Men’s conference participants told to be on fire, not ‘lukewarm’
Like Denisch, Scott Hahn, who gave a series of three talks, on the sacrament of confession, evangelization and the Eucharist, is a former Presbyterian who came to decide that “the Catholics are right.”
While Hahn was ordained a minister at Trinity Presbyterian Church in Fairfax, Va., in 1982 and entered the Catholic Church four years later, Denisch, a parishioner of Christ the King in Towson, made his conversion over one-and-a-half decades.
“‘Why does it take 15 years?’ is the big, $64 million question,” said Denisch, who also lauded his pastor, Father Edward Meeks, for helping him make the leap of faith. “You know the truth, but it’s hard – agonizing – to take that step.”
Perhaps it would have been easier for Denisch had he attended the annual conference earlier.
“I didn’t realize there were so many Catholic men,” he said, taking in the crowd as he picked up his nametag in the Carl J. Murphy Fine Arts Center at Morgan State University in Baltimore.
At least 1,000 men from across the Baltimore Archdiocese – old and young, some in topcoats, others with Leatherman tools attached to their blue-jean belts – converged on the historically black university.
“It is not only lifelong; it also must become daily,” Hahn told his large audience during his talk on evangelization. “Is it ever going to be easy? Is it ever going to start to be fun? No – that’s why we need that grace every day.”
He noted that a theology degree is not a prerequisite for evangelization, and that Jesus chose simple folks to become the first evangelizers.
“As I look out (on the crowd), I see what would be the equivalent of first century fishermen and tax collectors,” Hahn said.
John Romanowsky, executive director of the archdiocesan department of evangelization, also spoke – unsurprisingly – about sharing the Catholic faith.
He recalled recently answering his door to Mormon evangelists, walking refutations to the idea that “missionary work is something that happens ‘over there.’”
“They were lovely people,” he said. “They did a great job.”
Romanowsky paused, giving the audience a chance to examine his second statement in light of what he was doing at that moment – expounding on Catholic evangelization before a Catholic audience.
“I’m just kidding,” he said, to laughter.
He called for a “fundamental transformation” in the way Catholics approach evangelization.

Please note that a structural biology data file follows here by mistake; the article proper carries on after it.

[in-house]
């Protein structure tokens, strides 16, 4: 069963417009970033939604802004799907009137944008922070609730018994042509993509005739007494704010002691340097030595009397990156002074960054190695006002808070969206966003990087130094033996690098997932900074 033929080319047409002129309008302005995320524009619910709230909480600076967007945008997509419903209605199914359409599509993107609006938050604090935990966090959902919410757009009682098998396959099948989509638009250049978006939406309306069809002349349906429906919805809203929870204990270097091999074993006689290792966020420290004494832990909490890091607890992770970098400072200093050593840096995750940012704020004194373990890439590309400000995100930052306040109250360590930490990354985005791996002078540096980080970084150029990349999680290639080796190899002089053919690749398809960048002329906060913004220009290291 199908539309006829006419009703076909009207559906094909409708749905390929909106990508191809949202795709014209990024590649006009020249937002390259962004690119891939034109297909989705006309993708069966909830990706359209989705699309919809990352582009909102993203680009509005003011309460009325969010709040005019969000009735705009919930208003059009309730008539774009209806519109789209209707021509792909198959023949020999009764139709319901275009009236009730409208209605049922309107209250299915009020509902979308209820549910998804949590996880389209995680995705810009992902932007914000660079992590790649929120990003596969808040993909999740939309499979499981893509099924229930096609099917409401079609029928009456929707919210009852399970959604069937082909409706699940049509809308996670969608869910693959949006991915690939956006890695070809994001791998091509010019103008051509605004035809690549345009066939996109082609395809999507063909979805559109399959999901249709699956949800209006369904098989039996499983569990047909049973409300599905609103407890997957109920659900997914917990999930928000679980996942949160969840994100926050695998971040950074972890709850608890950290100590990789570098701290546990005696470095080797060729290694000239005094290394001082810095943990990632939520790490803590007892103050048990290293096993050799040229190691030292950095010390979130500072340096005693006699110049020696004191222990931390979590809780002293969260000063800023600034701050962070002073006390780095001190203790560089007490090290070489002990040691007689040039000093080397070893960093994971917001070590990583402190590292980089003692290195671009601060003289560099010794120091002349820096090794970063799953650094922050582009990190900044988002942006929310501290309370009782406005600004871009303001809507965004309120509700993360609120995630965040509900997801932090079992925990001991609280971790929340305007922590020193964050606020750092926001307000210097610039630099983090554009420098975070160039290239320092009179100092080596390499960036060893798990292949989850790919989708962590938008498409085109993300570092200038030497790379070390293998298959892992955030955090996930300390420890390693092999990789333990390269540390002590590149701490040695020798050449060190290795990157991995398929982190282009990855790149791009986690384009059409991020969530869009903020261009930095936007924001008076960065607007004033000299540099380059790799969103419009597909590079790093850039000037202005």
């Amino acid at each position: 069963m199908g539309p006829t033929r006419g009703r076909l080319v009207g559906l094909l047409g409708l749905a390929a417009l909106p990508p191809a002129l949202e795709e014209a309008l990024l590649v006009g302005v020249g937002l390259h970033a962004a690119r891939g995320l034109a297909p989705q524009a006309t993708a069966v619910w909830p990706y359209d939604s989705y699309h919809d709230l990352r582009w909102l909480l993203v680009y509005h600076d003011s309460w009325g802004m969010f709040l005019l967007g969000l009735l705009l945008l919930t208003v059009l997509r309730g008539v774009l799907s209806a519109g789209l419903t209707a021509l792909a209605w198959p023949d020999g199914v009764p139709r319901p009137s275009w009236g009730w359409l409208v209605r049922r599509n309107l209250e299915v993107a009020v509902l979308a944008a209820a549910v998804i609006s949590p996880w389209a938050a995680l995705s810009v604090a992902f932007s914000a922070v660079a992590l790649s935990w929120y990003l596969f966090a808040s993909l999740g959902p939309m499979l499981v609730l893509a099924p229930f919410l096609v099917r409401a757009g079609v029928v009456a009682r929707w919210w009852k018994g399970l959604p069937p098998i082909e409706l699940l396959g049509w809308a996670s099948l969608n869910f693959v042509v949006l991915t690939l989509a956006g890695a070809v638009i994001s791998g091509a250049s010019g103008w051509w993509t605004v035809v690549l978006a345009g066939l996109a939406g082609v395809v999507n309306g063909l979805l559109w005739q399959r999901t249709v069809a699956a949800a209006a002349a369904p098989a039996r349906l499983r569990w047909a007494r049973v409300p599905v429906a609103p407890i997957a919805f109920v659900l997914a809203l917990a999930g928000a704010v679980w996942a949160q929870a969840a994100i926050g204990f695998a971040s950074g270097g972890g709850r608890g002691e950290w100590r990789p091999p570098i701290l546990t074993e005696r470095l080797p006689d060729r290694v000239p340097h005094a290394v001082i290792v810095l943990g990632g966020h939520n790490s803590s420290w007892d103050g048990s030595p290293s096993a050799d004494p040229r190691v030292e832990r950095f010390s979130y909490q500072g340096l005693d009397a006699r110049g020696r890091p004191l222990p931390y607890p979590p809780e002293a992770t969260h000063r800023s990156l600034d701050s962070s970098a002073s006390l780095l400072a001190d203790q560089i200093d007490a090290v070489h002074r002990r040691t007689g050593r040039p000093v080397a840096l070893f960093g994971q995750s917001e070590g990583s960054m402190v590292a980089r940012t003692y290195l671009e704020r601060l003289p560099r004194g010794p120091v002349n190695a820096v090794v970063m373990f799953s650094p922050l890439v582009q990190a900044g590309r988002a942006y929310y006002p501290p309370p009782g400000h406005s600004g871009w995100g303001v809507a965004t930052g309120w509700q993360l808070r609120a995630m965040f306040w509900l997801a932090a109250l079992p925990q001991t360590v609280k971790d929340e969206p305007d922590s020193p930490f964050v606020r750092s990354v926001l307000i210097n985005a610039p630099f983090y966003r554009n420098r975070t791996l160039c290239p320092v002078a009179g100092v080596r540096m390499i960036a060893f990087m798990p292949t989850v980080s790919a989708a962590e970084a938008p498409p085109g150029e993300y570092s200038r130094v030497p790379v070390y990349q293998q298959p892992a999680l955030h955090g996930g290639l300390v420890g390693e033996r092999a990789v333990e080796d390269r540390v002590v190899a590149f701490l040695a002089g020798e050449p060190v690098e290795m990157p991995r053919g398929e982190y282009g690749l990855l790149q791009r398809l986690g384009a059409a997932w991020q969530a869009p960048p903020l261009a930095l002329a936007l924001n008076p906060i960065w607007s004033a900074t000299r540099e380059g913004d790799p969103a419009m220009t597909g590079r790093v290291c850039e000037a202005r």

“We need to become missionaries, in a new way, in our own backyard,” he said.
Of course, for a healthy and dynamic church, vocations are necessary.
Father James Sorra, archdiocesan director of vocations, saw some irony as he took the stage.
“Every year I come here to talk about priestly vocations, at a men’s conference where 90 percent of you are married,” he said.
However, he added, “Priests are every bit as much, if not more, husbands than you are, because they conform their very being to the Bridegroom, which is the church.”
Furthermore, “My first name is ‘Father,’ just like yours is ‘Dad,’” Father Sorra said.
He urged fathers to be supportive of their sons who express a desire to consider the priesthood, noting that 47 percent of those are to some degree discouraged by members of their immediate families.
“Granted, I told him under different circumstance,” he said. “It was my final year of law school, six months from final exams.”
While his father was initially angry, his mother, he said, immediately started to pray – “for the church.”
His parents had simply wanted him to be happy, Father Sorra said, emphasizing that Jesus Christ is the true source of happiness and fulfillment.
“It’s Jesus, brothers – it’s Jesus and Jesus alone who revealed to us what it means to be a man,” he said.
“My name is Paul Shelton, and I am a recovering sinner. To be honest, I am a sinner who is sometimes in recovery and sometimes sinning.”
Deacon Shelton, now a managing partner at McKennon, Shelton and Henn, a Baltimore- and Washington-based law firm, had spent eight years in seminary, intending to become a priest, left due to being “angry at the church,” he said.
“I felt it had abandoned poor people and was retreating to the suburbs,” he said.
Then came another eight years, in which he “squandered the eight years of spiritual teaching and training God had given me,” Deacon Shelton said.
Despite his life being more or less in order – law school completed, etc. – something was missing.
“I realized I had to give my life more fully to God,” he said. “You’ve got to become more than just a believer.”
“Today we come here in different states of sinfulness, and that’s fine,” he said. “If you’re just a good man, you’re lukewarm. … We have to be willing to speak take risks. We have to be willing to speak up for God.”